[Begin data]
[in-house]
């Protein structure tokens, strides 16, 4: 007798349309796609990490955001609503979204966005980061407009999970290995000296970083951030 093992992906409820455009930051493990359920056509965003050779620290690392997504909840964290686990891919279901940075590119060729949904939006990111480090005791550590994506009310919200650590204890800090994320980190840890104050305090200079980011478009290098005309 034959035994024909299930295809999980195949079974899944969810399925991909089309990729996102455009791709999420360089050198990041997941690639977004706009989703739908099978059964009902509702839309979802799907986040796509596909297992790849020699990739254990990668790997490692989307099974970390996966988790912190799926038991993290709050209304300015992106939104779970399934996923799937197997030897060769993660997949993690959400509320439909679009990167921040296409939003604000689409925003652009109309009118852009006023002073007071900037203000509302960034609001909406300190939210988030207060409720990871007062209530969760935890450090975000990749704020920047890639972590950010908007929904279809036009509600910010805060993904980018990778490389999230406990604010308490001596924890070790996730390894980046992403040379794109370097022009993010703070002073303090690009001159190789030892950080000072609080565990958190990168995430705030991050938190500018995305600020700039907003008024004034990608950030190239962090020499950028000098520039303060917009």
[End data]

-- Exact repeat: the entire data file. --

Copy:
[in-house]
């Protein structure tokens, strides 16, 4: 007798349309796609990490955001609503979204966005980061407009999970290995000296970083951030 093992992906409820455009930051493990359920056509965003050779620290690392997504909840964290686990891919279901940075590119060729949904939006990111480090005791550590994506009310919200650590204890800090994320980190840890104050305090200079980011478009290098005309 034959035994024909299930295809999980195949079974899944969810399925991909089309990729996102455009791709999420360089050198990041997941690639977004706009989703739908099978059964009902509702839309979802799907986040796509596909297992790849020699990739254990990668790997490692989307099974970390996966988790912190799926038991993290709050209304300015992106939104779970399934996923799937197997030897060769993660997949993690959400509320439909679009990167921040296409939003604000689409925003652009109309009118852009006023002073007071900037203000509302960034609001909406300190939210988030207060409720990871007062209530969760935890450090975000990749704020920047890639972590950010908007929904279809036009509600910010805060993904980018990778490389999230406990604010308490001596924890070790996730390894980046992403040379794109370097022009993010703070002073303090690009001159190789030892950080000072609080565990958190990168995430705030991050938190500018995305600020700039907003008024004034990608950030190239962090020499950028000098520039303060917009």